A group of District 2 residents started the movement to recall City Council President Jen Campbell because they say they feel she is not listening to their opinions. They say Campbell's proposed ordinance to regulate short-term vacation rentals concerns them.
"Shortly after the pandemic was widespread, she wanted to introduce a bill to legitimize and bring regulation to the short term vacation rentals that are here in the city and again in the middle of a pandemic, that was her first priority," said one of the organizers of the recall effort, District 2 resident Mandy Havlik.
Campbell says her proposed ordinance that will be heard by City Council on Tuesday has been in the making long before the pandemic. It would limit the number of short term rentals in the city, potentially cutting the number in half.
The organizers of the recall movement say it's not just the short term vacation rental issue. They believe Campbell has lost touch with her constituents.
"This is not just about us recalling her, this is about us holding elected officials accountable for those lives that they're supposed to be representing," said Tasha Williamson, another organizer of the movement.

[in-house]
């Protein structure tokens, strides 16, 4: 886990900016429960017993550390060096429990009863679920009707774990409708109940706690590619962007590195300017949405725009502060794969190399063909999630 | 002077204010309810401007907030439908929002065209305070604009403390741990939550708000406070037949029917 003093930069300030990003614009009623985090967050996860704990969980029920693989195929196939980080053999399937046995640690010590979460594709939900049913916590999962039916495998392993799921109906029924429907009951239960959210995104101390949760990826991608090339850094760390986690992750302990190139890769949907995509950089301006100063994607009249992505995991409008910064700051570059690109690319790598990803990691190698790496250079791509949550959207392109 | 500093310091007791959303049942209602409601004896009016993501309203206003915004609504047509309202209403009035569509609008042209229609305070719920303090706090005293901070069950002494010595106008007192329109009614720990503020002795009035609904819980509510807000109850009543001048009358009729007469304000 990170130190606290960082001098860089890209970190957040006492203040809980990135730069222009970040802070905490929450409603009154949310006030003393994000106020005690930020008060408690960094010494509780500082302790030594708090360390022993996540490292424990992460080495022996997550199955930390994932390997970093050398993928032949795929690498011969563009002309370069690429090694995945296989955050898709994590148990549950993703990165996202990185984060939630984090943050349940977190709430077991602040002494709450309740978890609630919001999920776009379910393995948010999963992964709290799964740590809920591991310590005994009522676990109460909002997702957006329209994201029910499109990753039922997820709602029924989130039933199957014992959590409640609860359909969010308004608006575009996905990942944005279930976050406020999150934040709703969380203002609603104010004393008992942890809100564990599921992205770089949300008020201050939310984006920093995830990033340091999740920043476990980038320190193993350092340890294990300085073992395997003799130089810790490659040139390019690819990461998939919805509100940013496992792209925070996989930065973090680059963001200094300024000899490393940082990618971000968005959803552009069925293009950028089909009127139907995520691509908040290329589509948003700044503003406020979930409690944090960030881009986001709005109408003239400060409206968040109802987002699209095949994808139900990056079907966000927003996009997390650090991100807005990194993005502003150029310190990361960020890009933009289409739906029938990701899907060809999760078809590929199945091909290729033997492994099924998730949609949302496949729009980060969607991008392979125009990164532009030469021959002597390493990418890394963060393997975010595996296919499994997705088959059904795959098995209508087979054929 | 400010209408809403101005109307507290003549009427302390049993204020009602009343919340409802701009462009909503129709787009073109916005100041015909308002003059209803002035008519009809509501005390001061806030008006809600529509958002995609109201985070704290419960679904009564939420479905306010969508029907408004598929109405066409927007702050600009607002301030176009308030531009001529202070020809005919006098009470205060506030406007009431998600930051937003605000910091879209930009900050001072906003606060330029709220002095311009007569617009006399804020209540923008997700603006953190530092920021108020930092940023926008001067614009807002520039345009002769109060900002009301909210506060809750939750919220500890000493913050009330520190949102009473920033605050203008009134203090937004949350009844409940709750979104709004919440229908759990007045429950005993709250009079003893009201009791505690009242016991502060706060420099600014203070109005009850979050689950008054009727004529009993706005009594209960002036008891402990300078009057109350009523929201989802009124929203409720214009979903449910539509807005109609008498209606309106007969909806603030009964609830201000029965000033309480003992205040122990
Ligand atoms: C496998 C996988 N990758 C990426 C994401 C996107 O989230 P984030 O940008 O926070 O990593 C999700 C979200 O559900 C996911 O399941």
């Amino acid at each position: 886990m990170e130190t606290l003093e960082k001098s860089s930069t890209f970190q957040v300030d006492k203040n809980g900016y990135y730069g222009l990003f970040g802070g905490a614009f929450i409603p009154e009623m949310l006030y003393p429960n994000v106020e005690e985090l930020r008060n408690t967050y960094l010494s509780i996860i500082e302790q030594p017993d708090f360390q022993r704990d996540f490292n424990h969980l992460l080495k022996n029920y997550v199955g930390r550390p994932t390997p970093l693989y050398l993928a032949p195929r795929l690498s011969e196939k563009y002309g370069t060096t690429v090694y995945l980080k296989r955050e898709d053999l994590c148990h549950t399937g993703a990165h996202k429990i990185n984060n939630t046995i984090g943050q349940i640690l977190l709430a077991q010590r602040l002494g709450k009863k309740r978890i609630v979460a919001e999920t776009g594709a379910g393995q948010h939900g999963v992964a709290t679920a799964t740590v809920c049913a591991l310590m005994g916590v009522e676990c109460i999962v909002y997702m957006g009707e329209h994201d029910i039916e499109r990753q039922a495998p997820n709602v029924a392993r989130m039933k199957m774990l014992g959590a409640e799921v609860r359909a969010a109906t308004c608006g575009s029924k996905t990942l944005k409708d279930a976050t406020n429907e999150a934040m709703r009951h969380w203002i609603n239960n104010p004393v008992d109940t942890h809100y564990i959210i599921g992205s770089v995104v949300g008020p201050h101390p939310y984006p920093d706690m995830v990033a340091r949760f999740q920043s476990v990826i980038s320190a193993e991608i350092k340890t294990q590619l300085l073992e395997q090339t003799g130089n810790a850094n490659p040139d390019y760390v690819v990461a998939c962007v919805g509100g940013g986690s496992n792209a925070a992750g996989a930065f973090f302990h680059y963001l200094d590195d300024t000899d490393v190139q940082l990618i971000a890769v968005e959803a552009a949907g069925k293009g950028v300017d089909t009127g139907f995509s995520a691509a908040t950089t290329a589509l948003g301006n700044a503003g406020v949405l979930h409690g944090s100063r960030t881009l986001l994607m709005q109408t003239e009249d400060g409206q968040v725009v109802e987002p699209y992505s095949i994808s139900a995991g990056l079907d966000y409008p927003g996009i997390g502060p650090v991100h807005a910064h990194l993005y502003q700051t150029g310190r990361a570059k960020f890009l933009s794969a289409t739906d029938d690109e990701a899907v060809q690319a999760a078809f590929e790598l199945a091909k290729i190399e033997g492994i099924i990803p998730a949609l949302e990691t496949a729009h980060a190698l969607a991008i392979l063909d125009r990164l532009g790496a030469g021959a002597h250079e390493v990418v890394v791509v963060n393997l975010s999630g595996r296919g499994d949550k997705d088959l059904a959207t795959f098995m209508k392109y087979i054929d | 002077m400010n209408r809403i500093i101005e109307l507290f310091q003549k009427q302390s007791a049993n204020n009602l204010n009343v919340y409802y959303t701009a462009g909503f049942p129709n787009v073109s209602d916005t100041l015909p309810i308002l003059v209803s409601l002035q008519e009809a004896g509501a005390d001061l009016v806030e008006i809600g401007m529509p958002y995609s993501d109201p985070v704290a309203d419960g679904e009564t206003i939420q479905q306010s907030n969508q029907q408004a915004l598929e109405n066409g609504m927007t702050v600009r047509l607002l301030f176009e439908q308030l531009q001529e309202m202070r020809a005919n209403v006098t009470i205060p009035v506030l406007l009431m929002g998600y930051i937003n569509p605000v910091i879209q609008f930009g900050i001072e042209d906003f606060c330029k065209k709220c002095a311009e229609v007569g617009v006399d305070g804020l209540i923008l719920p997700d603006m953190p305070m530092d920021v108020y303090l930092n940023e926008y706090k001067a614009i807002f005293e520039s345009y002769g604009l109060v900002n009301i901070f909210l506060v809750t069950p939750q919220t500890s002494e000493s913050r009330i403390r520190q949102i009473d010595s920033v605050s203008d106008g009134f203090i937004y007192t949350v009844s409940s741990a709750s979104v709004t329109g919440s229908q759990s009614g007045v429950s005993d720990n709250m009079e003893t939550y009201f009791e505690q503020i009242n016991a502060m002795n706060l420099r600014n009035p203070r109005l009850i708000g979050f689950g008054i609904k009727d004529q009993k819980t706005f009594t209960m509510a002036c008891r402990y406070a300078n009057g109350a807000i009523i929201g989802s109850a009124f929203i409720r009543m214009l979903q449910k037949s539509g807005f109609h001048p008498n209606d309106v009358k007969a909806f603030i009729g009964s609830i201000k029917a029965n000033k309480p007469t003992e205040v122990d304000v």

Campbell says a recall would be a waste of time and money.
"Recalls should be reserved for people in office who have done immoral acts or criminal acts, I've done none of that and so I think it's a total waste," she said.
In order to trigger a special election, the City Clerk's office would need more than 14,000 valid signatures from district two residents to recall City Council President Jen Campbell. The group has 100 days beginning on February 23 to gather the signatures and if they get enough, a special election would have to be held within six months, likely sometime in November or December.
The Registrar of Voters has said that a special election would likely cost around $2 million.